E-coli 0157:H7 cannot exist in the cows pictured here.

E-coli 0157:H7 cannot exist in the cows pictured here.

Consider for example the case of E-coli.  You may not know this but every human has e-coli in the gut.  In fact it is very prevalent in all mammals (as far as we know) and many other animals.  However, when you hear E-coli and panic, that’s because you’re associating the name with a very specific type, namely E-coli 0157:H7.  In the case of this pathogen it can only exist in a certain environment and in fact was created by the mistreatment of cattle.  This particular strain of the bacteria did not exist until corporate Confined Animal Feeding Operations (CAFO’s) began keeping millions of cows penned in pits of their own manure eating nothing but grain (all with the blessing and ‘science’ of the FDA and USDA).  Cows did not evolve to eat grain, stand still nor stand in their own manure.  They evolved to eat grass, roam grasslands and move to new ground frequently.  When the industry changed this they had to change a lot of other things too because the cows get sick.  One result of all of these changes is that the ph in the cow’s rumen has changed and allowed for a mutation or adaptation of e-coli that survives in the human gut, which is too acidic for most other e-coli that is introduced through food.  E-coli 0157:H7 does not exist in a cow that has lived its life out on open pasture eating grass and forage because the cow’s series of stomachs are in balance.  The same is true for all livestock animals.  If an animal is allowed to live as it evolved to live, the bacteria make-up and load will be very different relative to the same animal that is not.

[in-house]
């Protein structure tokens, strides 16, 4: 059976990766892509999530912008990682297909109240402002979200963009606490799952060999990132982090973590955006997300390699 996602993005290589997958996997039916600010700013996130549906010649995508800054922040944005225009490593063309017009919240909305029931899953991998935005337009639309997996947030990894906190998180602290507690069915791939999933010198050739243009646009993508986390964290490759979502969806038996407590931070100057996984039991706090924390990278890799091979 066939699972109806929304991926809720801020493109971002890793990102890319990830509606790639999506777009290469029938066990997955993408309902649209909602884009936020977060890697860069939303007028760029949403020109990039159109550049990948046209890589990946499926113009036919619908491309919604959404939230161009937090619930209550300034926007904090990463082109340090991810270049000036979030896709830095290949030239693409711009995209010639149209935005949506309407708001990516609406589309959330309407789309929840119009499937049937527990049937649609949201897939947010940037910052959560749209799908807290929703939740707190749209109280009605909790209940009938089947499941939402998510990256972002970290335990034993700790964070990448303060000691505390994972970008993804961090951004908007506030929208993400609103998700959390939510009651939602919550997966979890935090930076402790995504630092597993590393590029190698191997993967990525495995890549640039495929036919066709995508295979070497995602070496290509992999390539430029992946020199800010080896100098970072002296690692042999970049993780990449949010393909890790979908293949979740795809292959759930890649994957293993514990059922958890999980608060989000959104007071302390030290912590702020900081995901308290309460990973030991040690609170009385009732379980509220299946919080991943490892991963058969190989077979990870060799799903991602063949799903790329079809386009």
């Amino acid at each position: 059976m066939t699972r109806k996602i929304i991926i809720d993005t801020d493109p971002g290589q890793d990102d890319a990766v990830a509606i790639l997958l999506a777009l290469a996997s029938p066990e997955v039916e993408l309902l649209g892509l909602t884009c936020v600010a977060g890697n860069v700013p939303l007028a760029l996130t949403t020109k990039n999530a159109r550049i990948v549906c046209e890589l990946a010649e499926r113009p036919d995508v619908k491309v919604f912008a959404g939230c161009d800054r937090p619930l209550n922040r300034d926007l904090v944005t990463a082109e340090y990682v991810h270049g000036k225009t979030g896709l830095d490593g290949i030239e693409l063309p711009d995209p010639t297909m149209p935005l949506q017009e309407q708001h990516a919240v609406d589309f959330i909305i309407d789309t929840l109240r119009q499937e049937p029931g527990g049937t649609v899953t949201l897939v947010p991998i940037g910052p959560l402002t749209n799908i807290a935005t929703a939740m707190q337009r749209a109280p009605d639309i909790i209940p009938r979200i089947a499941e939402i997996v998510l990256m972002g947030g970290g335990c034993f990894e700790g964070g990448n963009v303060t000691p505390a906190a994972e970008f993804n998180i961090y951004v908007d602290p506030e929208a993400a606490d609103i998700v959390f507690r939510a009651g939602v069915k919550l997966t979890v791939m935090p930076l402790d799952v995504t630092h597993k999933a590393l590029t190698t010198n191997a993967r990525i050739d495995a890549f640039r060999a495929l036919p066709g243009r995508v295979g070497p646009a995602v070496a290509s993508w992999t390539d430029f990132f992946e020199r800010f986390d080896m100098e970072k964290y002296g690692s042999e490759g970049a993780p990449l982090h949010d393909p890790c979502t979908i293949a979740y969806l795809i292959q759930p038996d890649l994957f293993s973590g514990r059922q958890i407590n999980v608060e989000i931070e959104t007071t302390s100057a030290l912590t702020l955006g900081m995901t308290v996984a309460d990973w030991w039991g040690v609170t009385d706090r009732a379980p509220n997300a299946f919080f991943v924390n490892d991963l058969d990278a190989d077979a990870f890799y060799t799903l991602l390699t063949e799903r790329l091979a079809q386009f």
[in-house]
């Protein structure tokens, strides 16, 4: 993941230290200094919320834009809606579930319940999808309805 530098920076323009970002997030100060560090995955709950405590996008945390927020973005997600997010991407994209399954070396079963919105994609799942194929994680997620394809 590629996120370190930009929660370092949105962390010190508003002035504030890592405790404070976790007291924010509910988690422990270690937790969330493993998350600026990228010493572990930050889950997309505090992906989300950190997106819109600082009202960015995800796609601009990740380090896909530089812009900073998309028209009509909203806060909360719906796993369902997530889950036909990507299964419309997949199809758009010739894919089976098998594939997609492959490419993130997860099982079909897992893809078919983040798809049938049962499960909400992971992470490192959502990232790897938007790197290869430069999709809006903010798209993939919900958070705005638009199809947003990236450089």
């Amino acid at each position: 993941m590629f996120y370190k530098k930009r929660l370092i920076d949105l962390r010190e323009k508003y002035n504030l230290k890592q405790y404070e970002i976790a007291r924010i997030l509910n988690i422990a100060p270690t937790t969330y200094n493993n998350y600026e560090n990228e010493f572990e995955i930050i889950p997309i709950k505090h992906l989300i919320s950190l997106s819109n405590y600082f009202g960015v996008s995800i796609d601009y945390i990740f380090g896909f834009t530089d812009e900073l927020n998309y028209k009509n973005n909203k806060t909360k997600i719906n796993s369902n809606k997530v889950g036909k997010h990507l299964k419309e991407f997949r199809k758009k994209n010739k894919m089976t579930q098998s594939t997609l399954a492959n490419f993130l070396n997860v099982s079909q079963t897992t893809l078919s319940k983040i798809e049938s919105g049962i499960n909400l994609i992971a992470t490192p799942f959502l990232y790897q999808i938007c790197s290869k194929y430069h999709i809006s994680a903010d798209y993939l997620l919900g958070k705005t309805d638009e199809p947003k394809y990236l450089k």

Eggs from hens that range, hunt, scratch and breath fresh air do not pose the same risks as factory raised eggs.

Eggs from hens that range, hunt, scratch and breathe fresh air do not pose the same risks as factory raised eggs.

This is one of the most obvious reasons I say that the Food Safety Modernization Act will result in a food system that is less safe than the current 1 in 6 of us gets sick system.  The result of this law and the resulting regulations being written by the FDA will lead to the loss of the farms that actually produce safe food.  This will have lasting effects beyond this generation.  Once this fact is finally recognized by the mainstream we may find that much of the knowledge of how to produce food safely has been lost.  This is already happening due to the industrialization of the farm.  That knowledge has always been passed from one generation to the next on the farm.  What happens when those farms disappear?

In my next post I’ll get into the “science” behind the FDA’s proposed rules.  That science also leads to a system that is no safer than the one we have now.  And the FDA can prove it.  Local food.  Eat well – be well.


Ryan Parker

About Ryan Parker

Ryan Parker is a farmer, writer, artist and musician. He currently lives in Central Maine with his wife, two children, a golden retriever, some pigs and chickens. He raises pastured and forested animals and grows a diverse range of vegetables without synthetic chemicals, pesticides, herbicides or taxpayer subsidies.